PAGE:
For everyone who calls on the name of the Lord will be saved. How then will they call on him in whom they have not believed? And how are they to believe in him of whom they have never heard? And how are they to hear without someone preaching?

The key to reaching the lost, whether they are “cool” or profoundly “uncool” is preaching. And preaching is not just standing in front of a crowd and giving out platitudinous tips on how to live a happier/better/fuller/“more abundant” life. The preaching that Paul is speaking of is the preaching of the unvarnished truth of God’s Word.

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Our model in evangelism must be Jesus Himself, and when He came into the region of Galilee at the beginning of His public ministry, He came preaching “Repent and believe the gospel” (Mark 1:15) not follow these five key steps to live a better, more fulfilled life or hey I am just like you and I love you just the way you are. The Church’s message, and your church’s message, to the lost should be the same as Jesus’ message to the lost, repent and believe in the gospel.

Besides what good is it if a lost person visits the church because it is cool, and the pastor is cool, but he doesn’t hear the gospel, isn’t called to repentance and then dies in a car crash on the way home? It simply does not matter if you reach the lost, if you don’t reach them with the gospel. If you are going to reach the lost for Jesus (in the corporate worship service) there is no other way to do it, but through faithful biblical preaching, and that is just un-cool.

Of course some “cool” pastors would say they have to be cool not just to reach the lost, but more importantly so that they can have a greater impact on the lives of the people in their church; after all everyone wants to be like the cool kids don’t they? But if the goal of impacting lives from the pulpit is to spur people on toward sanctification and christlikeness, then the only way to do that is by faithful preaching. Jesus prayed in His high priestly prayer “Sanctify them in truth, Your Word is Truth” (John 17:17) and Paul writing to Timothy encouraged his protégé:

All Scripture is breathed out by God and profitable for teaching, for reproof, for correction, and for training in righteousness, that the man of God may be complete, equipped for every good work. (2 Tim 3:16-17)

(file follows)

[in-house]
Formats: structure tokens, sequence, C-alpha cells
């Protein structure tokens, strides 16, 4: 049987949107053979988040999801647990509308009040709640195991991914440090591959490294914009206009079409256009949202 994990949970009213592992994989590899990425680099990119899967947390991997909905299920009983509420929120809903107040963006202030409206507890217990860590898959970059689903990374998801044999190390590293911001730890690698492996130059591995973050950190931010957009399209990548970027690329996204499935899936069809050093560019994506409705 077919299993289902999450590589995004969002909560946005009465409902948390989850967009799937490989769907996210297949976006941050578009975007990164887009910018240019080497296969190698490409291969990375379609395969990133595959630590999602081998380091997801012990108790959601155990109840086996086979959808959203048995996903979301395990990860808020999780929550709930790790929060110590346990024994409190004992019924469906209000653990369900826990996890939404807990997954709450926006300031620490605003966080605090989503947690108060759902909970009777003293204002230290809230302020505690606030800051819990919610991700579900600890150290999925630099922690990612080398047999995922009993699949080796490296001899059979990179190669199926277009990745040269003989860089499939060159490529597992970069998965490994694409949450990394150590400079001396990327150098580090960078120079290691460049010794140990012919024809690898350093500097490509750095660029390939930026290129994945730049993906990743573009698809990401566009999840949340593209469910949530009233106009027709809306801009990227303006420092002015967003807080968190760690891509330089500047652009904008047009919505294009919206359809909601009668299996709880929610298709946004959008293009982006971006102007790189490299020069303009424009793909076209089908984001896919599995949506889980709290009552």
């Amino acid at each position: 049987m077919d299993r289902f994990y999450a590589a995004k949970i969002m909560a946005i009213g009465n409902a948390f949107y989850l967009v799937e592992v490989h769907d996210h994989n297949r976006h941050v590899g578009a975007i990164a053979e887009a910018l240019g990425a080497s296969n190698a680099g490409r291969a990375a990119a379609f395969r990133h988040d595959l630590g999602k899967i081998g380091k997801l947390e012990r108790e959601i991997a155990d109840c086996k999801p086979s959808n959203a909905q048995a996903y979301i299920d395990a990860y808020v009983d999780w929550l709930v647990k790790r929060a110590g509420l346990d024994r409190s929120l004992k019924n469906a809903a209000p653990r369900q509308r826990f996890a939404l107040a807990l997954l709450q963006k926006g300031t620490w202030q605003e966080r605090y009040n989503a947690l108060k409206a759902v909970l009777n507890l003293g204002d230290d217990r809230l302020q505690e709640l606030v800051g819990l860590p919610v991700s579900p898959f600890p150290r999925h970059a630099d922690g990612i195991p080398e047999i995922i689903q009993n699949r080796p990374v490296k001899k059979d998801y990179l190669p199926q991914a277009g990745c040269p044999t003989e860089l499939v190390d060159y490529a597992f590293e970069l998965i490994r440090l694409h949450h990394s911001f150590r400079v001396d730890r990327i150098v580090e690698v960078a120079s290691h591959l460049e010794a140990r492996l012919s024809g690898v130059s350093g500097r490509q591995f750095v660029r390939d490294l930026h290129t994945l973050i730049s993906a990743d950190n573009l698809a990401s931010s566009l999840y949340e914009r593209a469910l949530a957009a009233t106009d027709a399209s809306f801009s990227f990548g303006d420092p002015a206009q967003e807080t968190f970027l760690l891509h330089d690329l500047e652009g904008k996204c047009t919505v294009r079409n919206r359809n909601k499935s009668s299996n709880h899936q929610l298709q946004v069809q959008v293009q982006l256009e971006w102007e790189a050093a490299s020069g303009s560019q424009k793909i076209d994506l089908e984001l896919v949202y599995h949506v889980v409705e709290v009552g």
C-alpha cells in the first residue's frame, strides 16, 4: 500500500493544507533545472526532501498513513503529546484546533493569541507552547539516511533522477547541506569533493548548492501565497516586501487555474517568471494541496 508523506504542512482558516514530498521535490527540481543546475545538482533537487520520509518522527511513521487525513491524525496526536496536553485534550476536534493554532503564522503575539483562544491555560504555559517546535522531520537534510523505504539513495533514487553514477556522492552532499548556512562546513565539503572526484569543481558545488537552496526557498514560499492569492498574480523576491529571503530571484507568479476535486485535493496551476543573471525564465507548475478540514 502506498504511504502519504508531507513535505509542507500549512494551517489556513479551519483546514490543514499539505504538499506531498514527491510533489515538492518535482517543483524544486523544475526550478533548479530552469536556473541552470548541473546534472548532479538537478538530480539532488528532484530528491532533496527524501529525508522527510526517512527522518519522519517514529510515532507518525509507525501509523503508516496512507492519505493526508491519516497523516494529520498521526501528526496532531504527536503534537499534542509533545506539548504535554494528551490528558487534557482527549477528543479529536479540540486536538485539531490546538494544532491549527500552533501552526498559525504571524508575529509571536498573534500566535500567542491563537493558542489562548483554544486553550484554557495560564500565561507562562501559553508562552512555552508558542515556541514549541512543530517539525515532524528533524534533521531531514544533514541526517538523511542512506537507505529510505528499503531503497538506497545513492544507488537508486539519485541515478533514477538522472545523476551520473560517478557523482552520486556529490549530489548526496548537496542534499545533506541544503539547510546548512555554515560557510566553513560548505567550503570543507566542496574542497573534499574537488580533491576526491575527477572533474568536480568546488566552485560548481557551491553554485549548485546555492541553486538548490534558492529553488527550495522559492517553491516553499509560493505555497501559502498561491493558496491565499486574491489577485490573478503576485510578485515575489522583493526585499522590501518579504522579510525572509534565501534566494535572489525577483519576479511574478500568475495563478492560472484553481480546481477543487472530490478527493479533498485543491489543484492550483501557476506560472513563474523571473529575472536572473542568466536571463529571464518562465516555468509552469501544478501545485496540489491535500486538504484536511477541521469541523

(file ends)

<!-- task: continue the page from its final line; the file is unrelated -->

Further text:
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Later in the same letter, setting forth the pattern for all pastors to follow, Paul instructed “preach the word; be ready in season and out of season; reprove, rebuke, and exhort, with complete patience and teaching” (2 Tim 4:2).

The thing is, in the world’s eyes, preaching is never going to be cool, no matter how you dress it up. But that doesn’t mean it’s ineffective; as Paul wrote, God uses the foolish (and dare I say the uncool) to shame the wise of this world (1 Cor 1:27). You probably shouldn’t judge a book by its cover, but if you want to judge a church at a glance look for the size of the pastor’s pulpit, not at the skinniness of his jeans.

So I thankfully confess, I used to be cool, but now I’m hopelessly uncool, I have hung up my leather blazer in favor of a 2-for-1 Men’s Wearhouse suit, and I am privileged to live my life as an uncool fool preaching the living and active Word of God. It’s what saved me, it’s what sanctified me and it is the only hope for those perishing in this world, and I am in awe at the grace the Lord has shown me in allowing me to be His fool.

 

 

 

 

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John Chester

About John Chester

John serves the saints of Piedmont Bible Church, a Grace Advance church plant in Haymarket Virginia, as their shepherd, a position he has held since 2012 and hopes to serve in the rest of his life. Prior to being called to ministry John worked as a lacrosse coach, a pizza maker, a writer, a marketing executive, and just about everything in between. John is a graduate of The Master’s Seminary and The Grace Advance Academy. He hails from The City of Champions, Pittsburgh Pennsylvania, and is unbelievably blessed to be married to his wife Cassandra.